The Internet is Real Life

It's hard to know what a real solution to our digital woes looks like

The Internet is Real Life

Welcome back to the sh!tpost newsletter. I hope you’ve all been well. It’s about time for us to schedule another group chat for paid supporters. Keep an eye out for that; it’s coming soon.

This week, we’ll have CVE researcher Samantha Kutner on the podcast to talk about the resurgence of the Proud Boys at Trump rallies and the research she’s been doing on the group’s activities.

The Human Element of The Internet

The internet is, in fact, real life.

What happens online is not confined to the edges of our screen. People in these United States have access to the internet available nearly everywhere, and make consequential decisions based on how pixels arrange themselves on their devices. It’s hard to avoid anymore, even if you strive for a digital-minimalist lifestyle.

In the early days of the internet, the digital space was a gathering spot for nerds and their friends. There was an understood etiquette and formality to the space. Then came something that would eventually be dubbed “Eternal September.” America Online (AOL) opened up a pathway to the internet for general consumers in 1993 and the established culture existing online was forever changed. There was simply no way to uphold the standards of behavior on the internet and teach people how to behave themselves.

The web, which had been filled with academics and researchers, would change forever. In the coming decades, the internet was further commercialized and the tech hub moved out to San Francisco to make jabs at venture capital money. Like real estate developers moving into neighborhood, the culture and community in the digital space was drowned out. The internet became a business model and the pursuit of the dollar overrode the best practices of being online.

It is still September.

Time is never time at all
You can never ever leave
Without leaving a piece of youth

What I’m saying is that we very well may have passed the threshold of being able to tame the beast, unless we rethink the restraints we have in place. We can scream “Mods! Mods!” until we turn blue, but there is simply little we can do to reign in the monster we keep on our devices. The moderators are experiencing their own struggles within the system, too.

Last week, former Facebook moderators broke their confidentiality agreements with the platform giant to speak with The Verge about the consequences they’ve endured working as content moderators. (READ: BODIES IN SEATS.) The former mods detail the long-lasting psychological effects of reviewing graphic and hateful content and the lack of support the company offered them as it wrecked their psyche. I struggle to come up with something within our current framework that would reduce the harm these people have experienced; extra compensation is not a solution to trauma.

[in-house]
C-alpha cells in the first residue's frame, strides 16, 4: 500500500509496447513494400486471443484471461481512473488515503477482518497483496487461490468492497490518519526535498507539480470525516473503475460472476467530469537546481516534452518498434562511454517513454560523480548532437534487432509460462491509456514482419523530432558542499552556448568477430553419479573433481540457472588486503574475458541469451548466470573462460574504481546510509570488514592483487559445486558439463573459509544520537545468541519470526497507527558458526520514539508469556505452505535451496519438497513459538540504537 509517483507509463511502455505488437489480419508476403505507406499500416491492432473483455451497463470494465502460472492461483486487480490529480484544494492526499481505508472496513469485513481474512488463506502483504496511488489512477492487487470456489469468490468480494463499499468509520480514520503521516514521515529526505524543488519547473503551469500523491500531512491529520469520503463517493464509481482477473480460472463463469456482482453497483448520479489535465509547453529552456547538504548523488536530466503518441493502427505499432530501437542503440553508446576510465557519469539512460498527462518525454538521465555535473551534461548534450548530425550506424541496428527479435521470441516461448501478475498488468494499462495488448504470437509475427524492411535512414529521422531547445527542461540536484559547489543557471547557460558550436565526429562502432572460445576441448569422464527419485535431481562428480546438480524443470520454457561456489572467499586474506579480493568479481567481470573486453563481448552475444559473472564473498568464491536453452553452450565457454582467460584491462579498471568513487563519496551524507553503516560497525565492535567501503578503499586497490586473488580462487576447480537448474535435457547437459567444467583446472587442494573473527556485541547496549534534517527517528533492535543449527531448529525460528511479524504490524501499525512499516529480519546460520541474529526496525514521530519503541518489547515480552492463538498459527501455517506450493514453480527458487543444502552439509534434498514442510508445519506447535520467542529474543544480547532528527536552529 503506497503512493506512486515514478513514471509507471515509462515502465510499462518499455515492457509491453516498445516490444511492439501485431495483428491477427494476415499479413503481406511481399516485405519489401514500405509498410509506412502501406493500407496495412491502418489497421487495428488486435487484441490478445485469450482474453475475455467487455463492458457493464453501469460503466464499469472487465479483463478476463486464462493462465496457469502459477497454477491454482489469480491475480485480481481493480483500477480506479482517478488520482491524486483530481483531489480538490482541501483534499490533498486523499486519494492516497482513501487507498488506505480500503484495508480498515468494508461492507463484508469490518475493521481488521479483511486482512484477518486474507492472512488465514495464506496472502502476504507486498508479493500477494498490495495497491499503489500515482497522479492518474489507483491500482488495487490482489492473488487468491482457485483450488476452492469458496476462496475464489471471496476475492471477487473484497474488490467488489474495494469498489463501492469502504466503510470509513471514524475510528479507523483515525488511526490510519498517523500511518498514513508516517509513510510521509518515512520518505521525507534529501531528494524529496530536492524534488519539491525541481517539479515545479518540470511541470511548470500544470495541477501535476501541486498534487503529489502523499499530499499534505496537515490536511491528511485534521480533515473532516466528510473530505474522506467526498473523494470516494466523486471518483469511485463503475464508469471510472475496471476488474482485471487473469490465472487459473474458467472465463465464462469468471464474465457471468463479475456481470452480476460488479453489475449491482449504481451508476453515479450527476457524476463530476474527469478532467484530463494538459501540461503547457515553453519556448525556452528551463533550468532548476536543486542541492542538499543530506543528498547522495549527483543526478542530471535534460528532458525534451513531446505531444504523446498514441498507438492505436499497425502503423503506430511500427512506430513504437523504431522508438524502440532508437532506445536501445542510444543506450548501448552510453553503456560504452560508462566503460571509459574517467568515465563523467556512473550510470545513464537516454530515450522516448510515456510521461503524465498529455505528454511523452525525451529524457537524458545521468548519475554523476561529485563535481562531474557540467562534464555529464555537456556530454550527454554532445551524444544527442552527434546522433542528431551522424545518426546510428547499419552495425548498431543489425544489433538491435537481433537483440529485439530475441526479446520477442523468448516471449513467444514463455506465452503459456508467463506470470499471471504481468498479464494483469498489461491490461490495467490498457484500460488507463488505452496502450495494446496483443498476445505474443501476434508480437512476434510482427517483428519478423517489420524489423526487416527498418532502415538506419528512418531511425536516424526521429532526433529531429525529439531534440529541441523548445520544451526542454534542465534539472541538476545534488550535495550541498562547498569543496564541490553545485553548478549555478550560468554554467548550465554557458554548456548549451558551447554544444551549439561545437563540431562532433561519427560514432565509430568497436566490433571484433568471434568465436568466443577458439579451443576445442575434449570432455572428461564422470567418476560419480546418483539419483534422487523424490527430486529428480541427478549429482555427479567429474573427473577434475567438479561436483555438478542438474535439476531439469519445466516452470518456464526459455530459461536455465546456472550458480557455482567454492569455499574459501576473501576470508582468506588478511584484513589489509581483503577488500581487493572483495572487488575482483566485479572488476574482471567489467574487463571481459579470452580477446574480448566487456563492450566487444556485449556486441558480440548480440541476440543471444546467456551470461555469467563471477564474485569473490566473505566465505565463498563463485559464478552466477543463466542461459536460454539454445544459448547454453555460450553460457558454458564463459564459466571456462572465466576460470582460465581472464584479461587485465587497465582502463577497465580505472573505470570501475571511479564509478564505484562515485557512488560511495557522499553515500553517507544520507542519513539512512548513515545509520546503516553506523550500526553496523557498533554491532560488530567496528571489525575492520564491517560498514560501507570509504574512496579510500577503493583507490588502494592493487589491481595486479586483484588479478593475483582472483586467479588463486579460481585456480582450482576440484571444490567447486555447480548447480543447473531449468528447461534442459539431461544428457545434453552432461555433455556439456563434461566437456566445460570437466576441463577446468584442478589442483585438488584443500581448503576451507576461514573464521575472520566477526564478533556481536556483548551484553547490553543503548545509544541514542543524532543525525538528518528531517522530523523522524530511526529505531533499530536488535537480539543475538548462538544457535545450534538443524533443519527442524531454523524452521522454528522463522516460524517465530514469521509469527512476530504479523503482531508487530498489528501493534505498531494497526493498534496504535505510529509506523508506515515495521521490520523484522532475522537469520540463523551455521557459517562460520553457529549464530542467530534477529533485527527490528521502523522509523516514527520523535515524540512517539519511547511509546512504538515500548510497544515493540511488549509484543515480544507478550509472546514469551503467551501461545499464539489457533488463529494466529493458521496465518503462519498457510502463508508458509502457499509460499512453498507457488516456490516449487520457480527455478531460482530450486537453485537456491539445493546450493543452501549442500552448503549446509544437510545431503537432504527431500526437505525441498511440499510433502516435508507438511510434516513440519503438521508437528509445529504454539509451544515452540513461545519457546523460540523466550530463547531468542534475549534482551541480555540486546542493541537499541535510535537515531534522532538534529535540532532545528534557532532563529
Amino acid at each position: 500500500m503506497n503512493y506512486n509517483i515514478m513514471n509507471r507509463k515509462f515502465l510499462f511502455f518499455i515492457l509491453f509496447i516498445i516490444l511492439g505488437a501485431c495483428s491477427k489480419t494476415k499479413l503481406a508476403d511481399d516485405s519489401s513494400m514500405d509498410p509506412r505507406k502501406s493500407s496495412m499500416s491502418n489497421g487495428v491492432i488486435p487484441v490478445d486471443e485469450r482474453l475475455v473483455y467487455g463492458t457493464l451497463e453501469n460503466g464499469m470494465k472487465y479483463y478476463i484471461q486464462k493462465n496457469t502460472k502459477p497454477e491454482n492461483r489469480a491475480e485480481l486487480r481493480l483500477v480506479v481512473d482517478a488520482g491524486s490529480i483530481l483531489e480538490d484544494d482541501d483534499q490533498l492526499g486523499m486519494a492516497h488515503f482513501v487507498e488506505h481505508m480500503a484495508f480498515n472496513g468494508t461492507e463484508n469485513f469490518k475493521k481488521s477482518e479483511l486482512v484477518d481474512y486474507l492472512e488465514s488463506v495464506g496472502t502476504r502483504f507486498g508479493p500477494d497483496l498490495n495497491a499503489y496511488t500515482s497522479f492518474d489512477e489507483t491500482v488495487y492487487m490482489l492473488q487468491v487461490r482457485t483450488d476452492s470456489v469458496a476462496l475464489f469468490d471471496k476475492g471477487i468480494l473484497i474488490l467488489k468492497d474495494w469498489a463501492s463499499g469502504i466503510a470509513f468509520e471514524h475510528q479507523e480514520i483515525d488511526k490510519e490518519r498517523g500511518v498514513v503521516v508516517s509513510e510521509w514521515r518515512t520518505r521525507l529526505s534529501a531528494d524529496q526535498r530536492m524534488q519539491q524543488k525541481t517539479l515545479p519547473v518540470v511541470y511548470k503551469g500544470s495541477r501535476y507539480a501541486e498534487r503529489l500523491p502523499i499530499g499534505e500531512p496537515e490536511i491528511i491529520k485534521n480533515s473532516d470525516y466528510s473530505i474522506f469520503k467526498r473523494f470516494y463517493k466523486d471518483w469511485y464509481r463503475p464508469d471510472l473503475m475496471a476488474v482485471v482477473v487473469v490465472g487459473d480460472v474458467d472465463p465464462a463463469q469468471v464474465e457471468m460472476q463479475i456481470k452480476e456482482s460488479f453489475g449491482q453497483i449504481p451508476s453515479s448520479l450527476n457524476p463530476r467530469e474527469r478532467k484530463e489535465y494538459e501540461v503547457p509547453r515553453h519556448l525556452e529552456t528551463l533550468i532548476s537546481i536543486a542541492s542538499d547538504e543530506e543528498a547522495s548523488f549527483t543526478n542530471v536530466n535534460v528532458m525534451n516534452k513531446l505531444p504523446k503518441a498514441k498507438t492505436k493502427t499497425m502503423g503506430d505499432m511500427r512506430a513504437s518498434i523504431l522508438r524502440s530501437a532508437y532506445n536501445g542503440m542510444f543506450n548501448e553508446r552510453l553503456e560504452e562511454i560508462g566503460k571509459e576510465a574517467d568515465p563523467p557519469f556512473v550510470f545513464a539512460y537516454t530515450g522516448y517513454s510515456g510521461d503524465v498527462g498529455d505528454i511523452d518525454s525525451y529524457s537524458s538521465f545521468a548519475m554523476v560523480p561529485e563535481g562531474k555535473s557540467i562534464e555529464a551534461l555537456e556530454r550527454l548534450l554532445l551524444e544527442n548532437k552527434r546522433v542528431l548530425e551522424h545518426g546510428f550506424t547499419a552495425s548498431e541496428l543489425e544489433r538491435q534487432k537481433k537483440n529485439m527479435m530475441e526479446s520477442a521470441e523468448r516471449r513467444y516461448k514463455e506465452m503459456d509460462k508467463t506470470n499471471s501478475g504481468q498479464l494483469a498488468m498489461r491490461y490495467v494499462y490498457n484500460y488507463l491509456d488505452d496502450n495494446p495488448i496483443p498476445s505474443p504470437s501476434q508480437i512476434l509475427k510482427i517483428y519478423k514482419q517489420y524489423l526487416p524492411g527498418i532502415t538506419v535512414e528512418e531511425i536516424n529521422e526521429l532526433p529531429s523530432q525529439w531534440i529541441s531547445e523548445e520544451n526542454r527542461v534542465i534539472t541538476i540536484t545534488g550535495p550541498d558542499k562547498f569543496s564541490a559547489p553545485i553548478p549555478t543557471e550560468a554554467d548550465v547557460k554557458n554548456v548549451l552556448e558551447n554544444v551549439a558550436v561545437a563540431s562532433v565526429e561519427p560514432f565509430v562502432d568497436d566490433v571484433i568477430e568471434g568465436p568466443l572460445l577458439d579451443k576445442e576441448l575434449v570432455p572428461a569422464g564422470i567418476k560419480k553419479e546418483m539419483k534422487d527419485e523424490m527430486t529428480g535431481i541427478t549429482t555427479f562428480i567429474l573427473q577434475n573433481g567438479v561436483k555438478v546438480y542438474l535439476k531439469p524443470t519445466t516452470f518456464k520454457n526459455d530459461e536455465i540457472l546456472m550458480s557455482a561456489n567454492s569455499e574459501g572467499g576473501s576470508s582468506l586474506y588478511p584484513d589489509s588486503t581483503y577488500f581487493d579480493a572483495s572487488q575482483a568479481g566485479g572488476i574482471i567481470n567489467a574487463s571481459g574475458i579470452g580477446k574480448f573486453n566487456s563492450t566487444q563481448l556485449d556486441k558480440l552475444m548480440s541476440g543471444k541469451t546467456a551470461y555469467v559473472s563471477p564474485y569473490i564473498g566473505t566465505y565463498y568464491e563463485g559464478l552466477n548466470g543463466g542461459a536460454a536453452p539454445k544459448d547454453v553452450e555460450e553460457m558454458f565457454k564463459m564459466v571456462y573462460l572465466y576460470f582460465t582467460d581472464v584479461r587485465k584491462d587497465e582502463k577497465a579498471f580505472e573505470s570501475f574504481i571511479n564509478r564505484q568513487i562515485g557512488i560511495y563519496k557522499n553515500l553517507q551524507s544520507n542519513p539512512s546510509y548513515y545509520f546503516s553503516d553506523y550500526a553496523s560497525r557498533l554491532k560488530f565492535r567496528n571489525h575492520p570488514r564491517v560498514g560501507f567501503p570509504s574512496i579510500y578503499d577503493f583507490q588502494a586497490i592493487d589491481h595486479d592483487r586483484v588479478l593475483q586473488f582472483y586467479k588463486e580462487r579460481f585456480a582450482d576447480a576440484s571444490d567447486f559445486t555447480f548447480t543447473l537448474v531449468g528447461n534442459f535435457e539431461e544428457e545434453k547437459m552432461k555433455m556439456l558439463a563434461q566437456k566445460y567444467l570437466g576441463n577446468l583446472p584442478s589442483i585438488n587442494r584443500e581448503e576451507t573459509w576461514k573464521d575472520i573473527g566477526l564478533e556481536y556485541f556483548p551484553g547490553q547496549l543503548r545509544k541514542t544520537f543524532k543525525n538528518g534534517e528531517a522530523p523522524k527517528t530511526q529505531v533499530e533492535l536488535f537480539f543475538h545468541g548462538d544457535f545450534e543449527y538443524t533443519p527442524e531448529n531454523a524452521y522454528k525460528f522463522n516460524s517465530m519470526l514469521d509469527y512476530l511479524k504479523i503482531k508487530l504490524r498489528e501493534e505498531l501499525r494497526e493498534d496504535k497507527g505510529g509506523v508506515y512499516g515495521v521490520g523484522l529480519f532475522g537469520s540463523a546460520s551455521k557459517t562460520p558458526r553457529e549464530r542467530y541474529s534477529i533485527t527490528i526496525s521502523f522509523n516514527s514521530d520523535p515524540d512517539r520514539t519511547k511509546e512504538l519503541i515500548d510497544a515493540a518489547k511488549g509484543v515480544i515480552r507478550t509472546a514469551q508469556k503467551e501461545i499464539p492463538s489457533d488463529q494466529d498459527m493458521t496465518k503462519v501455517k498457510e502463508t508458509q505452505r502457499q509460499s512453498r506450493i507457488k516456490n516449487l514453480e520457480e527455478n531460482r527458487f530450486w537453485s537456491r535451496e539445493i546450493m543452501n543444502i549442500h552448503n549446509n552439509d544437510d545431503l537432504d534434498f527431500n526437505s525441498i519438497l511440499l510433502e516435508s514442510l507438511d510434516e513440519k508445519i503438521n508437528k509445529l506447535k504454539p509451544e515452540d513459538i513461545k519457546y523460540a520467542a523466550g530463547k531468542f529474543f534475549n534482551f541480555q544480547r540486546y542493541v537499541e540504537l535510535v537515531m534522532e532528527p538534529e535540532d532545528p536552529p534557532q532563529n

It’s the general tendency of the online community to ask the major tech platforms for help with the worst parts of the internet, and the platforms’ reluctance to act is nothing if not consistent. We’ve been living in Eternal September for so long, I worry that petitioning major social media platforms is a pointless exercise.

we're breaking promises we thought we could keep
we trigger avalanches unknowingly
we're not so different from convicts on the run
freedom could kill us, but we'd rather go on

The early internet was hatched as experiment in unmatched freedom, but the consolidation of users into a handful of major websites intensified conflict and curtailed the standard internet experience into a handful of burrows. I was in diapers in the early days of the web, but I find myself fascinated by the arguments to re-splinter the internet. Perhaps, I just don’t know better. Perhaps, I’m at a loss for what would help us navigate this sewer. What I do know is that when these internet folks are using tech to market functional human relationships, we’ve turned a corner that… ain’t good.

The internet is the new communication medium, and the contents of the internet have reaching implications that stretch beyond what the original vision of the World Wide Web could have anticipated. Unless we re-imagine what the internet is at its core and it’s service to society, we will remain in this storm.

My Favs

Time to take a break from my droning thoughts about tech to read some funny things.

Iran shot down our remote controlled drone, and now conservatives are slobbering at the chops for some Middle East military action. I kept trying to find *something* about the situation to laugh at, and these two posts did the job.


Last week, we learned that Parkland teen Kyle Kushav had been turned away from Harvard. This suggestion cracked me up.

This sums up where we’re at in a way that hurts.